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'Remember the Titans' coach reveals true self

Fans of the 2000 movie "Remember the Titans" probably wondered whether the captivating football coach played by Denzel Washington was true to reality.

Students and faculty members at Niagara County Community College got a resounding "yes" to that question Wednesday, as coach Herman Boone delivered a speech full of tell-it-like-it-is truths, one-liners and his trademark motivational fire.

"I'm a person of expectations, and I do not sacrifice things I believe in," Boone said in the college's auditorium. "I don't go for 'Do it again, do it again.' You do it right the first time."

Those high demands became legend in the hit movie, which chronicled Boone's guidance of a 1971 high school football team in Alexandria, Va., that was newly integrated in a community exploding with racial tensions.

"They were among the very few [high school athletes] in the country, and maybe the first in the country, to show the world to reject the fear of diversity and celebrate the differences of diversity," Boone said. "They made it work in spite of what was passed down to them because they learned to talk to each other."

Boone inherited a team, and a community, that was fearful of the integration that a federal judge ordered at T.C. Williams High School. As the team traveled through some parts of the South, its school bus windows were repeatedly broken with bricks and shotgun blasts, he said.

But the team forged a bond of steel through the hard practices of summer, where Boone pushed the group to its breaking point, relentlessly barked orders and required black and white players to spend two hours each night conversing.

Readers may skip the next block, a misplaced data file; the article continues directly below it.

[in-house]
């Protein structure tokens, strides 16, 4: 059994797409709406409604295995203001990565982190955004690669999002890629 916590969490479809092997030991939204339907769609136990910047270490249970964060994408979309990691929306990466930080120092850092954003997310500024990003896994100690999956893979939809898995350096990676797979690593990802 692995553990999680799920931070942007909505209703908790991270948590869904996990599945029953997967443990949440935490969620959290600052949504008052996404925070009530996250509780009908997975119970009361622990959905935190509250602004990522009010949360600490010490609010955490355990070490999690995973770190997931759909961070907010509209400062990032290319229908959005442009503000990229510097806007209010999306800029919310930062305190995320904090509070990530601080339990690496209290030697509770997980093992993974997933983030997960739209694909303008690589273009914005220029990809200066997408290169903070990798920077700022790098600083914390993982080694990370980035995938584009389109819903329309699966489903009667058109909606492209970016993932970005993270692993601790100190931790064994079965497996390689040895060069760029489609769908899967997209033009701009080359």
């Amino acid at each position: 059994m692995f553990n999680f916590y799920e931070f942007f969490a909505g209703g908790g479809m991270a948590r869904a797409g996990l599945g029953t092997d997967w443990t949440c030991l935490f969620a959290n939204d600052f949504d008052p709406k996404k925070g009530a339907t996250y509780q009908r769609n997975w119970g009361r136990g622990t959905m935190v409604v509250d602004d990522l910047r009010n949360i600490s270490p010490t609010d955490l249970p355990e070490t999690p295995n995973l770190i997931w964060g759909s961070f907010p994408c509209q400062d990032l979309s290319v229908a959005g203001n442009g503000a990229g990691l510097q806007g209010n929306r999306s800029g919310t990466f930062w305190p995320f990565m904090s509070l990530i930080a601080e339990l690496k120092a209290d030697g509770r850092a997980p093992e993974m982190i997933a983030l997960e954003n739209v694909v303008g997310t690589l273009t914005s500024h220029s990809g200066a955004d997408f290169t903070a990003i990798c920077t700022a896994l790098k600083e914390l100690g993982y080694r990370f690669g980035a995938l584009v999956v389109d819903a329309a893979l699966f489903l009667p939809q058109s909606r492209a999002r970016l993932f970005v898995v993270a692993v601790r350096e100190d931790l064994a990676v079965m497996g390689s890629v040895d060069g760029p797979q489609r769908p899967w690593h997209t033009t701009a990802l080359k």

In a signature scene, he takes the team to the site of the Battle of Gettysburg and compares the racial struggles from the 1970s to those of the Civil War, describing the misplaced hatred that tore the nation apart.

"I said to myself, 'If two armies can meet each other and fight on that battlefield, then we can come out of here and play with one team,' " Boone said Wednesday. "People who seemed to hate each other at first were now eating food out of each other's hands. They tell me 30 years later that experience will stick with them for a lifetime."

Those lessons are just as true today, Boone told the students, because the importance of respect hasn't changed.

"I never had any visions of forcing people onto other people to integrate, but I had a vision of respect, where respect becomes trust, and trust becomes the glue that binds a community together," he said.

"You may not like him, and you may not like him," Boone said, pointing at two students. "But you will respect each other."

Boone added that the majority of the movie was historically accurate, with only a handful of scenes taking a new form, adding that he was even "tougher" on his team than the script indicated.

He said that America has "made a lot of progress" in its racial relations since the 1970s but that it still has "a long way to go."

"We're always going to have racial problems unless we get rid of one word: 'superiority,' " he said. "If people learn to respect the soul of an individual rather than reject them based on the color of their skin, all of us will get along on this planet of ours."

Now retired, Boone, 76, spoke privately with NCCC student-athletes before the speech. It was his first visit back to what he called the "most beautiful" part of the state since he spoke at the college in 2006.

"It was amazing, and he really talked some sense into some athletes," said Molly Cole, president of the college's student programming board. "His story from 'Remember the Titans' is just extremely inspirational."